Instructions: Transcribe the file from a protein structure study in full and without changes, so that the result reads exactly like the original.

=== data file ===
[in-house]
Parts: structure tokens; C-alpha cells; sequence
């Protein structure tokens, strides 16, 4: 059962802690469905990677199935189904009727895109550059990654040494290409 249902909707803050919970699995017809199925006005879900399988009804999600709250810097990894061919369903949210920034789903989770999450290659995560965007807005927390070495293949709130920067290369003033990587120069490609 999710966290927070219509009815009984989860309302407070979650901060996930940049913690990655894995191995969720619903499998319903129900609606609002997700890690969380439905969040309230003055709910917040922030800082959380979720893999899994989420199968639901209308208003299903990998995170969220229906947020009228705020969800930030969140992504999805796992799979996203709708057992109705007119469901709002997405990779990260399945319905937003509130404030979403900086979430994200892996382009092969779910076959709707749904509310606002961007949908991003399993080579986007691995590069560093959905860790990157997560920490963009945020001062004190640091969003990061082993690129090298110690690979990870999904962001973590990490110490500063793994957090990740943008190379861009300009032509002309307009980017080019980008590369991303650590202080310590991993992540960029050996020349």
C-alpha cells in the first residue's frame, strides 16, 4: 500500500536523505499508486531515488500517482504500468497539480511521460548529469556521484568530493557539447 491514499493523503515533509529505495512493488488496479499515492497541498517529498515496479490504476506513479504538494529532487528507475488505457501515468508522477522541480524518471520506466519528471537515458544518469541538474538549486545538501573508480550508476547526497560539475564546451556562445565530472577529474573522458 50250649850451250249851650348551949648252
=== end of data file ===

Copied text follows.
[in-house]
Parts: structure tokens; C-alpha cells; sequence
């Protein structure tokens, strides 16, 4: 059962802690469905990677199935189904009727895109550059990654040494290409 249902909707803050919970699995017809199925006005879900399988009804999600709250810097990894061919369903949210920034789903989770999450290659995560965007807005927390070495293949709130920067290369003033990587120069490609 999710966290927070219509009815009984989860309302407070979650901060996930940049913690990655894995191995969720619903499998319903129900609606609002997700890690969380439905969040309230003055709910917040922030800082959380979720893999899994989420199968639901209308208003299903990998995170969220229906947020009228705020969800930030969140992504999805796992799979996203709708057992109705007119469901709002997405990779990260399945319905937003509130404030979403900086979430994200892996382009092969779910076959709707749904509310606002961007949908991003399993080579986007691995590069560093959905860790990157997560920490963009945020001062004190640091969003990061082993690129090298110690690979990870999904962001973590990490110490500063793994957090990740943008190379861009300009032509002309307009980017080019980008590369991303650590202080310590991993992540960029050996020349």
C-alpha cells in the first residue's frame, strides 16, 4: 500500500536523505499508486531515488500517482504500468497539480511521460548529469556521484568530493557539447 491514499493523503515533509529505495512493488488496479499515492497541498517529498515496479490504476506513479504538494529532487528507475488505457501515468508522477522541480524518471520506466519528471537515458544518469541538474538549486545538501573508480550508476547526497560539475564546451556562445565530472577529474573522458 50250649850451250249851650348551949648252